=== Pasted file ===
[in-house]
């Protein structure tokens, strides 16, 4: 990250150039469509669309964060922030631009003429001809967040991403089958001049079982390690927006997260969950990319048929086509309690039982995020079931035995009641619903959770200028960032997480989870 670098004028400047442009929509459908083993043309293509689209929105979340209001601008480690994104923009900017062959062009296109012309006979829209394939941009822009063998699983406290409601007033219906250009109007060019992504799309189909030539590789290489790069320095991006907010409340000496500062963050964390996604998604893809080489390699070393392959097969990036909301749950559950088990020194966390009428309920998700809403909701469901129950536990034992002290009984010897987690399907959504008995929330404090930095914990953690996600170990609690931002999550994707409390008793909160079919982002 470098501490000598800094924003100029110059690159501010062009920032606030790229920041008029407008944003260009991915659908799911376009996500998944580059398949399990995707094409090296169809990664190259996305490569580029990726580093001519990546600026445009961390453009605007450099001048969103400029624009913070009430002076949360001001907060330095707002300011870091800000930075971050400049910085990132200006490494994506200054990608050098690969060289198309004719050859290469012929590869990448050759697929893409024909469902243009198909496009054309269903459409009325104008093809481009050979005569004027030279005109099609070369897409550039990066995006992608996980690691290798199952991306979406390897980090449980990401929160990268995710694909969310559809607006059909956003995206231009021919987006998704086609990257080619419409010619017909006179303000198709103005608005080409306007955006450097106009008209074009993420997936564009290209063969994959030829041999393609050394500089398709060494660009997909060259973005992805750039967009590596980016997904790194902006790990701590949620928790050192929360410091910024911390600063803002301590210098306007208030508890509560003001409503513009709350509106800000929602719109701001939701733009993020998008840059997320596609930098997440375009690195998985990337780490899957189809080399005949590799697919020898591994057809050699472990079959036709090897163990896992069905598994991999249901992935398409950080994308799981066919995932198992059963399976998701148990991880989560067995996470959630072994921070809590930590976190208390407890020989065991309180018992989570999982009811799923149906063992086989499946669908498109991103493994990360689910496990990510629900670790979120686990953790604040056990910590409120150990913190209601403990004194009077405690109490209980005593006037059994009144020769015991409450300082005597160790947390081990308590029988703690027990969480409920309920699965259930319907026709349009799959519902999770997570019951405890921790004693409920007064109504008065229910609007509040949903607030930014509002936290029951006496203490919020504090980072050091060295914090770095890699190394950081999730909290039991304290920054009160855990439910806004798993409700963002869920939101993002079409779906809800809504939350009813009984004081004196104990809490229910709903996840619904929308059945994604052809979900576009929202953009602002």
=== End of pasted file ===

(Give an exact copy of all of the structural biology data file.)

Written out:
[in-house]
């Protein structure tokens, strides 16, 4: 990250150039469509669309964060922030631009003429001809967040991403089958001049079982390690927006997260969950990319048929086509309690039982995020079931035995009641619903959770200028960032997480989870 670098004028400047442009929509459908083993043309293509689209929105979340209001601008480690994104923009900017062959062009296109012309006979829209394939941009822009063998699983406290409601007033219906250009109007060019992504799309189909030539590789290489790069320095991006907010409340000496500062963050964390996604998604893809080489390699070393392959097969990036909301749950559950088990020194966390009428309920998700809403909701469901129950536990034992002290009984010897987690399907959504008995929330404090930095914990953690996600170990609690931002999550994707409390008793909160079919982002 470098501490000598800094924003100029110059690159501010062009920032606030790229920041008029407008944003260009991915659908799911376009996500998944580059398949399990995707094409090296169809990664190259996305490569580029990726580093001519990546600026445009961390453009605007450099001048969103400029624009913070009430002076949360001001907060330095707002300011870091800000930075971050400049910085990132200006490494994506200054990608050098690969060289198309004719050859290469012929590869990448050759697929893409024909469902243009198909496009054309269903459409009325104008093809481009050979005569004027030279005109099609070369897409550039990066995006992608996980690691290798199952991306979406390897980090449980990401929160990268995710694909969310559809607006059909956003995206231009021919987006998704086609990257080619419409010619017909006179303000198709103005608005080409306007955006450097106009008209074009993420997936564009290209063969994959030829041999393609050394500089398709060494660009997909060259973005992805750039967009590596980016997904790194902006790990701590949620928790050192929360410091910024911390600063803002301590210098306007208030508890509560003001409503513009709350509106800000929602719109701001939701733009993020998008840059997320596609930098997440375009690195998985990337780490899957189809080399005949590799697919020898591994057809050699472990079959036709090897163990896992069905598994991999249901992935398409950080994308799981066919995932198992059963399976998701148990991880989560067995996470959630072994921070809590930590976190208390407890020989065991309180018992989570999982009811799923149906063992086989499946669908498109991103493994990360689910496990990510629900670790979120686990953790604040056990910590409120150990913190209601403990004194009077405690109490209980005593006037059994009144020769015991409450300082005597160790947390081990308590029988703690027990969480409920309920699965259930319907026709349009799959519902999770997570019951405890921790004693409920007064109504008065229910609007509040949903607030930014509002936290029951006496203490919020504090980072050091060295914090770095890699190394950081999730909290039991304290920054009160855990439910806004798993409700963002869920939101993002079409779906809800809504939350009813009984004081004196104990809490229910709903996840619904929308059945994604052809979900576009929202953009602002």